As hard as it may be, you need to adjust your relationship – immediately – to the level of a sister, in all purity. Stop making her problems your problems. Stop singling her out for one-on-one time, and stop looking deeply into her eyes/soul and asking « but how are you really doing? » And you need to find ways to respectfully and graciously turn her away from her when she attempts to do the same to you.
You can guage the situation yourself: perhaps it would be helpful to sit down together (one last time!) and say that you were mistaken, that you were trying to help her without realizing that helping in this way would become inappropriate, and that it is time to back off. Perhaps talking it out would help – I don’t know. I think it will hurt, and it will be messy any way that you do it. And this is only an indication of how deeply you have become involved in something far, far beyond friendship with her.
The bottom line is that if you are caressing a woman’s heart (and allowing her to stroke yours), when you have no romantic intentions, you are living a lie. Whenever that lie becomes exposed, it will be painful for both of you. It will be sort of like breaking up because….well…you have been sort of like dating in a way, haven’t you?
5) How do I know where the boundary is? Do you just want me to avoid women like the plague?
Well, that’s what I did for years. I don’t really have any regrets. My policy is « when confused, be over-cautious. » It has worked for me.
But here’s a more workeable tool: for someone who is married, there is a very clear and defined boundary of « appropriate » and « unappropriate » behaviour towards the opposite sex. For example, it’s absolutely, 100% « inappropriate » for a married man to take another woman aside, look deeply into her eyes and say, « I noticed you have been down lately. Tell me, what is really going on in your life? » As I said above, « Making a woman’s problems your problems is a romantic advance. » In marriage, this line becomes crystal clear.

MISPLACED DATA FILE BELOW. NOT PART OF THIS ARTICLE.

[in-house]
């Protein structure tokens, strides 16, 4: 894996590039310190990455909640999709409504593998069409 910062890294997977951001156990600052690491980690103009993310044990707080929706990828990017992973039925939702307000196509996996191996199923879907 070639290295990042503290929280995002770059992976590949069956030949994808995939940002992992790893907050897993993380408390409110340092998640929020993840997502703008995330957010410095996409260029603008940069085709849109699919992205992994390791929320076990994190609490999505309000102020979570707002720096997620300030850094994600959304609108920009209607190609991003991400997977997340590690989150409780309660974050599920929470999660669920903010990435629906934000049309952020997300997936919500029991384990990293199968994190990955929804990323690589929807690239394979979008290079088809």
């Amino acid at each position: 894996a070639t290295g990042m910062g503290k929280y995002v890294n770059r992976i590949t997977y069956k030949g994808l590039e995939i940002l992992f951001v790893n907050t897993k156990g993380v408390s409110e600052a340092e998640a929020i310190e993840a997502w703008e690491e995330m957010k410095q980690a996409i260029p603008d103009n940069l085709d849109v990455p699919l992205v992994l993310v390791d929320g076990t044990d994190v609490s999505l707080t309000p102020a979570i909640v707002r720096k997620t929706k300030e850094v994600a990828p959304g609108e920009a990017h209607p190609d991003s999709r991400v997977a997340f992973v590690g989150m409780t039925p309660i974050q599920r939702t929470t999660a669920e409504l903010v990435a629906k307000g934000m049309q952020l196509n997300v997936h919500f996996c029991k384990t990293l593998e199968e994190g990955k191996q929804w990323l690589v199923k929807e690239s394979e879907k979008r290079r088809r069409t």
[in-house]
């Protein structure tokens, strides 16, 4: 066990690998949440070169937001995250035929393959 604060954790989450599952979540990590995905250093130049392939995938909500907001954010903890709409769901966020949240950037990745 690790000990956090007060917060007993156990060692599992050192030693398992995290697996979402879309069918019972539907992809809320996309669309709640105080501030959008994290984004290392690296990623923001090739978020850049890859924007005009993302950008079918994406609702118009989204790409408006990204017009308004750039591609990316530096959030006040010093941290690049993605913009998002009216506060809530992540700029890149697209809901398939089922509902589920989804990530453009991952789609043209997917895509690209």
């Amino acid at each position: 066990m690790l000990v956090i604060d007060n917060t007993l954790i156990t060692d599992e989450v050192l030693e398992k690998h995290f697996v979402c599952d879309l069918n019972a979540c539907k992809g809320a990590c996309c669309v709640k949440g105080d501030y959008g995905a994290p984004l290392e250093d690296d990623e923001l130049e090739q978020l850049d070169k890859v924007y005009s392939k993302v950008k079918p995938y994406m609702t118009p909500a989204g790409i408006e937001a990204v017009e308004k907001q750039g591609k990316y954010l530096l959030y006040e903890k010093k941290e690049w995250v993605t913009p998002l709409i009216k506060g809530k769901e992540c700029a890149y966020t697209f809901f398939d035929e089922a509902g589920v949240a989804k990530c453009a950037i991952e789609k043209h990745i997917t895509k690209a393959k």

What I don’t think many people realize is that this line exists for singles. No, you can’t do/say/pray/think/feel just anything just because you are single. Are you interested in a girl? Well, asking her deep questions about her heart is probably a very excellent way to initiate a relationship. Are you not interested in a relationship? Then do not cross that line. Across that line is her heart, and on the door of her heart is a sign, hand-written by God Himself saying: « Romance welcome. Boys need not apply. SERIOUS APPLICANTS ONLY. »
You sin against her, your future spouse, and yourself when you cross that line for any reason – including « ministry » – other than for romance.
To state it another way, just think of being married to a legitimately jealous spouse. At what point would your spouse say, « What are you doing? Why are you saying/doing that? What are your intentions? Are you pursuing her, or me? What are you doing?! » If an action or conversation would make a future spouse jealous, it is probably across that invisible line. As I said above, and again and again – if you are serious about romance, and you feel that God is giving you a green light, then by all means cross that line with boldness.
But if you are not serious about romance – if you are just trying to be « Mr. Fixit with a Bible, » or « the holy handyman of the heart, » or « youth-pastor of the year, » then can I give you some advice?